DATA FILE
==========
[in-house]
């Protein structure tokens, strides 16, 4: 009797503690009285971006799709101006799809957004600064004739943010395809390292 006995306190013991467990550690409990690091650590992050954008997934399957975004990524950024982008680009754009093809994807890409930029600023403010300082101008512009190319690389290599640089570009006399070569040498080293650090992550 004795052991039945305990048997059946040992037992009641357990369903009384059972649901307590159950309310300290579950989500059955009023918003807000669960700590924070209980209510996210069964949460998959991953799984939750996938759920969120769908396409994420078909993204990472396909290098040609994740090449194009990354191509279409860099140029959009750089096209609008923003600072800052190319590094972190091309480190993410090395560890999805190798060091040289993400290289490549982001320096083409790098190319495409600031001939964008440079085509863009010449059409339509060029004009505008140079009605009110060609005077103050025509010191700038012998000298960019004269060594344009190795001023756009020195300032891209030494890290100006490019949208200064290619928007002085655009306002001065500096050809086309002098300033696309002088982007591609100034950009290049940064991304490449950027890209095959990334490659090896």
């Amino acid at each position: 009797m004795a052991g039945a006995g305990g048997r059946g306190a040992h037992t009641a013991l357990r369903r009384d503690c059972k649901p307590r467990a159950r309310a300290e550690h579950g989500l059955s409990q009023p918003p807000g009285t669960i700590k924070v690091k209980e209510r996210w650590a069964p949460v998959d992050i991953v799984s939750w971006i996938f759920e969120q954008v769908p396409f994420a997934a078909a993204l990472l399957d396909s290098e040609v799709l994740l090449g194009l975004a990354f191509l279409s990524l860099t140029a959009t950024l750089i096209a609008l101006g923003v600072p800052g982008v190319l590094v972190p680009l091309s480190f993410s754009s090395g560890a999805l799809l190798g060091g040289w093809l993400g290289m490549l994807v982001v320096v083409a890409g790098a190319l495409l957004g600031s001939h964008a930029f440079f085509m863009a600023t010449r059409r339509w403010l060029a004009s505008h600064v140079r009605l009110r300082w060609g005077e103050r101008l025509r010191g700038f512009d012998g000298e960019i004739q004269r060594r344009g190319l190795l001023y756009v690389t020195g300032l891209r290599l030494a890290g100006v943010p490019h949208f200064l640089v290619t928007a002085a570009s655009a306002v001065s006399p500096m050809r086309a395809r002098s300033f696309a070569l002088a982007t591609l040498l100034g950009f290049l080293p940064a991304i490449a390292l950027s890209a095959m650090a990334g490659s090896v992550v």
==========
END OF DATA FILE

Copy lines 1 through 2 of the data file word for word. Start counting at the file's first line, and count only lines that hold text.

[in-house]
């Protein structure tokens, strides 16, 4: 009797503690009285971006799709101006799809957004600064004739943010395809390292 006995306190013991467990550690409990690091650590992050954008997934399957975004990524950024982008680009754009093809994807890409930029600023403010300082101008512009190319690389290599640089570009006399070569040498080293650090992550 004795052991039945305990048997059946040992037992009641357990369903009384059972649901307590159950309310300290579950989500059955009023918003807000669960700590924070209980209510996210069964949460998959991953799984939750996938759920969120769908396409994420078909993204990472396909290098040609994740090449194009990354191509279409860099140029959009750089096209609008923003600072800052190319590094972190091309480190993410090395560890999805190798060091040289993400290289490549982001320096083409790098190319495409600031001939964008440079085509863009010449059409339509060029004009505008140079009605009110060609005077103050025509010191700038012998000298960019004269060594344009190795001023756009020195300032891209030494890290100006490019949208200064290619928007002085655009306002001065500096050809086309002098300033696309002088982007591609100034950009290049940064991304490449950027890209095959990334490659090896």